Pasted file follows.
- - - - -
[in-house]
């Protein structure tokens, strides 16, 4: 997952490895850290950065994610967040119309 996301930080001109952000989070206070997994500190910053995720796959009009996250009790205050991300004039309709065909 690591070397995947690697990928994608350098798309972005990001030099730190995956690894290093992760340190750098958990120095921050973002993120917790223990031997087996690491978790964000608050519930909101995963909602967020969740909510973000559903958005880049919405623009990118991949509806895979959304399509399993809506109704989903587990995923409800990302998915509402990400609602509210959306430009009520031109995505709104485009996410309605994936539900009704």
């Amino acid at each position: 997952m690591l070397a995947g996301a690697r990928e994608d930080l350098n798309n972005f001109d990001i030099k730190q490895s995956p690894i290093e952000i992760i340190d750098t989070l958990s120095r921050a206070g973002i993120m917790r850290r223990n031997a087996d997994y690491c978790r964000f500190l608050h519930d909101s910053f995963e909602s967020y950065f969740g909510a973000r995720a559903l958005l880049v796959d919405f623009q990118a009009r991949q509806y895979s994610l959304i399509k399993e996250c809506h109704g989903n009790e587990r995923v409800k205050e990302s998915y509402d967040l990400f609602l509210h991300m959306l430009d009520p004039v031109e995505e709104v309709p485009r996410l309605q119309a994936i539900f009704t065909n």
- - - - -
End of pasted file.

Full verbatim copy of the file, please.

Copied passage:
[in-house]
């Protein structure tokens, strides 16, 4: 997952490895850290950065994610967040119309 996301930080001109952000989070206070997994500190910053995720796959009009996250009790205050991300004039309709065909 690591070397995947690697990928994608350098798309972005990001030099730190995956690894290093992760340190750098958990120095921050973002993120917790223990031997087996690491978790964000608050519930909101995963909602967020969740909510973000559903958005880049919405623009990118991949509806895979959304399509399993809506109704989903587990995923409800990302998915509402990400609602509210959306430009009520031109995505709104485009996410309605994936539900009704």
């Amino acid at each position: 997952m690591l070397a995947g996301a690697r990928e994608d930080l350098n798309n972005f001109d990001i030099k730190q490895s995956p690894i290093e952000i992760i340190d750098t989070l958990s120095r921050a206070g973002i993120m917790r850290r223990n031997a087996d997994y690491c978790r964000f500190l608050h519930d909101s910053f995963e909602s967020y950065f969740g909510a973000r995720a559903l958005l880049v796959d919405f623009q990118a009009r991949q509806y895979s994610l959304i399509k399993e996250c809506h109704g989903n009790e587990r995923v409800k205050e990302s998915y509402d967040l990400f609602l509210h991300m959306l430009d009520p004039v031109e995505e709104v309709p485009r996410l309605q119309a994936i539900f009704t065909n």